Managing employee behaviour – in and out of the office
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Managing employee behaviour goes beyond what happens in the office. Even though an employee may have closed their laptop for the day and headed home, it doesn’t mean that their behaviour doesn’t affect you as their employer. We look at this closer in a recent case:

‘Wolf whistling’ can lead to a criminal investigation, according to news we saw this week that has been picked up across UK newspapers.

Poppy Smart – the member of the public affected by the news – felt that following the ‘disrespectful comments’ and ‘wolf-whistling’ she was exposed to each day for a month while walking to work, she had little option but to talk to the police. Although she dropped the charges once disciplinary measures were taken against the workers, it leaves a question for all employers about their staff – how can they manage their conduct, so as to avoid issues like this?

Managing employee behaviour in public

It’s not often that the police would get involved with something like this. But it’s still worth considering what effect your staff are having on the public’s perception of your business.

Clearly there’s an issue of sexual discrimination here, workers singling an individual out for abuse purely because of her gender. This is unacceptable in any workplace, even if it’s another member of staff (as opposed to a member of the public) that bears the brunt of the comments.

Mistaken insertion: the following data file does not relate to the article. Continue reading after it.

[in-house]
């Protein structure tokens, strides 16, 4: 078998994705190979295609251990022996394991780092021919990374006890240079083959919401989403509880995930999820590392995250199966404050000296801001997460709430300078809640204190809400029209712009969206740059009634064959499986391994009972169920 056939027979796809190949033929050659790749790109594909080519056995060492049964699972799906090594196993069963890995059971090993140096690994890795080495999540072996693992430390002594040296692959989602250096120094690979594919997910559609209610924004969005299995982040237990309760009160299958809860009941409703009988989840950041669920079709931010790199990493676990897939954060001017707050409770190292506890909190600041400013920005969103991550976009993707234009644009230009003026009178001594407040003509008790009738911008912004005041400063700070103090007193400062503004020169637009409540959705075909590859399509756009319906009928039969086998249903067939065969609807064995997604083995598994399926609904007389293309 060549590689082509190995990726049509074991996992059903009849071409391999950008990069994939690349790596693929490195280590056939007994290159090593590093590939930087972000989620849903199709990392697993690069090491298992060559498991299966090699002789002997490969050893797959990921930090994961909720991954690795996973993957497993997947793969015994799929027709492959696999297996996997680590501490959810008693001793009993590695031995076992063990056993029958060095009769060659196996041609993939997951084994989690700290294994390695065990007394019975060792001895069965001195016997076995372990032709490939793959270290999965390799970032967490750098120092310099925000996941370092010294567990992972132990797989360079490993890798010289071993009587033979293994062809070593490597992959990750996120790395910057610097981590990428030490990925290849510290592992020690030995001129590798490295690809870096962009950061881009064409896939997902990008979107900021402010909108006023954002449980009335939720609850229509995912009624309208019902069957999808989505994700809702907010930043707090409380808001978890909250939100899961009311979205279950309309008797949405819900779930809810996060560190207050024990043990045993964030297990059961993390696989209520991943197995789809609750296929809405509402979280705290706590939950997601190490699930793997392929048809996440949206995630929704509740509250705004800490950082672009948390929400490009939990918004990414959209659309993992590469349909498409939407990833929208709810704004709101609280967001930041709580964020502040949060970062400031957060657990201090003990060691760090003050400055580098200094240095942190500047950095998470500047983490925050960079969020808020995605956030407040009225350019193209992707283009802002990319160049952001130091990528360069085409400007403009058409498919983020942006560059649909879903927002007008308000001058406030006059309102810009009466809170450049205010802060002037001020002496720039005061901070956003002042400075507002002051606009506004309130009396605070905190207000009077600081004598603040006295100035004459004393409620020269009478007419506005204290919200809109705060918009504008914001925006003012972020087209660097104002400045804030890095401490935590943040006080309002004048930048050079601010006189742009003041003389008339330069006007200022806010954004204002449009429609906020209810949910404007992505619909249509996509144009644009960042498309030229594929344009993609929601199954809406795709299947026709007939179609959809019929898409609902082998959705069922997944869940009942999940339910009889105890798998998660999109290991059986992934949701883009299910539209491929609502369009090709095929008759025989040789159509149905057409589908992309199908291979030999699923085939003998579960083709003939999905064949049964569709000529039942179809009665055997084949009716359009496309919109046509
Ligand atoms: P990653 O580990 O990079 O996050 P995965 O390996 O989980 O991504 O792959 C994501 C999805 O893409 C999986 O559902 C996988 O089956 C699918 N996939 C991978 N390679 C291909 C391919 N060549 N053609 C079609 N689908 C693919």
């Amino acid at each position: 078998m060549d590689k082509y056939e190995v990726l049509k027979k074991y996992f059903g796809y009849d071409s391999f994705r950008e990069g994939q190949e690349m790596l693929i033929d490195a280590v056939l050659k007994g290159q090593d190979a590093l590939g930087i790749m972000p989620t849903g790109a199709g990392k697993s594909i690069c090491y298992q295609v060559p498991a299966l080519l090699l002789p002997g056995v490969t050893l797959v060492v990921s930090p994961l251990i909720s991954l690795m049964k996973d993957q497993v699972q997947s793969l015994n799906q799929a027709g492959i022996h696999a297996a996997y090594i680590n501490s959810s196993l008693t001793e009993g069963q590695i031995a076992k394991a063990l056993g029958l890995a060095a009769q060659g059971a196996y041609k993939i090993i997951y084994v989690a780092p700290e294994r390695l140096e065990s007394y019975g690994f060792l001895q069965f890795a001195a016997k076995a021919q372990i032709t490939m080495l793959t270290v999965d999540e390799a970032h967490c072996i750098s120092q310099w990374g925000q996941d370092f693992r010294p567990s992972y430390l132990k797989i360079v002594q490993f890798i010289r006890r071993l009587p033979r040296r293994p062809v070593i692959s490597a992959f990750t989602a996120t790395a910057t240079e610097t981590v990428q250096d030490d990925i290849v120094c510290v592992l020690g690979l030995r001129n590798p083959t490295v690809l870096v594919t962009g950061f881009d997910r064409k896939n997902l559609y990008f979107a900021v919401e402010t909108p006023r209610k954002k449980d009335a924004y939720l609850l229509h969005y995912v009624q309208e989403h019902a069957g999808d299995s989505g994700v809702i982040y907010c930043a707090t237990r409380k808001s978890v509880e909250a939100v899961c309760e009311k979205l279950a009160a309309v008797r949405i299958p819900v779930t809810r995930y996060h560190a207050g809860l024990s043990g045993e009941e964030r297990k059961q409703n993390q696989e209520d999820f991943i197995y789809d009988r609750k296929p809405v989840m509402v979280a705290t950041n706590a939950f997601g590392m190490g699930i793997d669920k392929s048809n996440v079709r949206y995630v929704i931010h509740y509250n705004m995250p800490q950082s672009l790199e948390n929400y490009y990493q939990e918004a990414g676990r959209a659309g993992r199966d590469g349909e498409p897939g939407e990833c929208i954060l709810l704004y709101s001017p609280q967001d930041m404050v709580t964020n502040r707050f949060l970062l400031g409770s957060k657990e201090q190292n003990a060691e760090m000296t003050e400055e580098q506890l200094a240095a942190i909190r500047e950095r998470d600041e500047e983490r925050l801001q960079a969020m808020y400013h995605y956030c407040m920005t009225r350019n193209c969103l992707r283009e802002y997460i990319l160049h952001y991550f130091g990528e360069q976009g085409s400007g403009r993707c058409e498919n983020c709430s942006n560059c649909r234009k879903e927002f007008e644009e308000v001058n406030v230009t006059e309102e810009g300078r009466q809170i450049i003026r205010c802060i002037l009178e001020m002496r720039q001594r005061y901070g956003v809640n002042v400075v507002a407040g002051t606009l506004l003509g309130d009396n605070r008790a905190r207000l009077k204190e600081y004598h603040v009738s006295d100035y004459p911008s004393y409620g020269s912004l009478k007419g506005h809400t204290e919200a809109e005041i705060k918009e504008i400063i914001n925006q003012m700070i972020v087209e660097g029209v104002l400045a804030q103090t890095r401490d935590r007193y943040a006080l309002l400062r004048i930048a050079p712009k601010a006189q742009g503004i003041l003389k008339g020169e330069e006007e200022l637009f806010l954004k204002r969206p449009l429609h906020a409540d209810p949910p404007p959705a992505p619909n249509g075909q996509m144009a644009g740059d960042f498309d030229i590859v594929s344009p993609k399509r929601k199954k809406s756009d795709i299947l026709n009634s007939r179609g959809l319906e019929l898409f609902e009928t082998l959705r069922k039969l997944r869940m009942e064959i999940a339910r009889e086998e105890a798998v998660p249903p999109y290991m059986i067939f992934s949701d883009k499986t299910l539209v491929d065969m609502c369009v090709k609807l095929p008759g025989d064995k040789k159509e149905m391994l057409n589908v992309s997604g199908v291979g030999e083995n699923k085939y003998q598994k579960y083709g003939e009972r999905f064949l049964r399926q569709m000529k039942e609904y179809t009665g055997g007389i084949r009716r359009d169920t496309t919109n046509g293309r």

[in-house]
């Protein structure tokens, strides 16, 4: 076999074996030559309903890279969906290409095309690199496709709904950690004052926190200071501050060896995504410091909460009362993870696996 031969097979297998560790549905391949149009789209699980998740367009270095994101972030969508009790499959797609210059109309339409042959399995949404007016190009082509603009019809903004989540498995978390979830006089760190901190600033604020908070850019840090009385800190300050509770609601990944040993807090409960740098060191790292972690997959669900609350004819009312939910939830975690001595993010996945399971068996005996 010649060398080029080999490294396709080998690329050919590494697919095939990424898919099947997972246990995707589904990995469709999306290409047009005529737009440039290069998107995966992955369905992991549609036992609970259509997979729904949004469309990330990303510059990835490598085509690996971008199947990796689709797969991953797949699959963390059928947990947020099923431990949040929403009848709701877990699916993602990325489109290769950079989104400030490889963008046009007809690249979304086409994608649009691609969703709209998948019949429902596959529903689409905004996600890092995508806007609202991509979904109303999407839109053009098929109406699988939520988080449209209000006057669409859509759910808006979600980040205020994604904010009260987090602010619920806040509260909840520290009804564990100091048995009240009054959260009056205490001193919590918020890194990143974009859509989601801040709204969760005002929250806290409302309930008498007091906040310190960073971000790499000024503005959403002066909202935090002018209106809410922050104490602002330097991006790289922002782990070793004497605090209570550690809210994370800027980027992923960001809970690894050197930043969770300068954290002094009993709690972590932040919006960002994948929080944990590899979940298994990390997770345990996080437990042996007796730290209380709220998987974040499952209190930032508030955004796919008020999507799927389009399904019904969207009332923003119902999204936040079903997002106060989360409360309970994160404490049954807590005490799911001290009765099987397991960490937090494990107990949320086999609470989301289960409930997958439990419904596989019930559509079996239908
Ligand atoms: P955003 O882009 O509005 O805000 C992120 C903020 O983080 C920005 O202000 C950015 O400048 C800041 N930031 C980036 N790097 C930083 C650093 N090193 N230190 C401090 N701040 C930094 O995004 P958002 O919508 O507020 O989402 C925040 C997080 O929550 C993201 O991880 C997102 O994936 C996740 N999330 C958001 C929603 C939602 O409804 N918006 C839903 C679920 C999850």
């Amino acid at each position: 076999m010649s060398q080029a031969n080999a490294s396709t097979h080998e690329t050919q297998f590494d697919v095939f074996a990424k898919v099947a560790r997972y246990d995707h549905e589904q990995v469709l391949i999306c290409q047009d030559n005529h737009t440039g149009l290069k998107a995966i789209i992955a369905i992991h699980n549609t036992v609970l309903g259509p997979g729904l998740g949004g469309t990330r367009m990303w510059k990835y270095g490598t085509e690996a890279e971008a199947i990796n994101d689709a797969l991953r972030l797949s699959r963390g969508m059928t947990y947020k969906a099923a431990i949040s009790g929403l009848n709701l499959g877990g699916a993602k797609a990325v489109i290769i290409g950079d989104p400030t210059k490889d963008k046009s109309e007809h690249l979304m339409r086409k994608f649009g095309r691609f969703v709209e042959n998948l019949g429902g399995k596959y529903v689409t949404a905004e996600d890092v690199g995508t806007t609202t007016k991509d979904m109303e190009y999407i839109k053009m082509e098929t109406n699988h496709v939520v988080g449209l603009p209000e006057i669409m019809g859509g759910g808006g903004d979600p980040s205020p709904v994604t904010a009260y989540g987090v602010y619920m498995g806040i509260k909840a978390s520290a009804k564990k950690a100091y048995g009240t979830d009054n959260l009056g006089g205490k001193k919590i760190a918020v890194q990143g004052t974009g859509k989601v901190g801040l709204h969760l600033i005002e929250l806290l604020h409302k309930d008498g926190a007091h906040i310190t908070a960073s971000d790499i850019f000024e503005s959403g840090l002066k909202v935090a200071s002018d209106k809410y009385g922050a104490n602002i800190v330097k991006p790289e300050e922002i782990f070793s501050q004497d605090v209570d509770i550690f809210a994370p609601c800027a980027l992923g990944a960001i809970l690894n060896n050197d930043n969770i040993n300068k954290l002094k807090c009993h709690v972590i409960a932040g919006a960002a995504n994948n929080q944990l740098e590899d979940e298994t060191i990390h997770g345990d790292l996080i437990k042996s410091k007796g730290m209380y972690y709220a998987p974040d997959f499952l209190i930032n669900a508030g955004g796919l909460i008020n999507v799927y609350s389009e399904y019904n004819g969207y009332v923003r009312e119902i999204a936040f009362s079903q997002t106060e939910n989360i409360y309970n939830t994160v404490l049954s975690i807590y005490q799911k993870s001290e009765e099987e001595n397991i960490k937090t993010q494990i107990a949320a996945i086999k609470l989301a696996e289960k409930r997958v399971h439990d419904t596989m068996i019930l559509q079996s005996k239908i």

In this case there doesn’t appear to be enough evidence to establish who the individuals were, and as such a dismissal is unlikely. But if those individuals could be identified the company may be able to bring a case against them for both sexual harassment and potentially creating adverse publicity towards the company, both of which could be classed as gross misconduct.

If you had a similar complaint (from a customer, or member of the public), it would be prudent to undertake an investigation to see if there was any substance to the claims this demonstrates that you take these things seriously. Part of that process would be to consider whether or not you had made clear to your team what is and isn’t acceptable behaviour.

Ordinarily, this would cover behaviour for ‘public-facing’ roles such as bar or restaurant staff – not swearing, looking professional, being polite, not losing your temper etc. But in roles where they come into contact with the public indirectly, it’s also worth making the same things clear, it seems obvious but sometimes you really do have to spell these things out.

Also speaking to employees straightaway if you witness unacceptable behaviour , such as intimidating conduct or anything that might be deemed harassment (such as wolf-whistling), helps them to understand when they could be stepping over the line, and sets the right culture for your workplace.

Remember, even when you aren’t aware of what your employees are up to, you’re still responsible for their behaviour if they’re in the public eye. Therefore it’s all the more important for you to ensure that they conduct themselves as you would want them to. You should be able to demonstrate too that you have appropriate policies in place.

Managing employee behaviour at work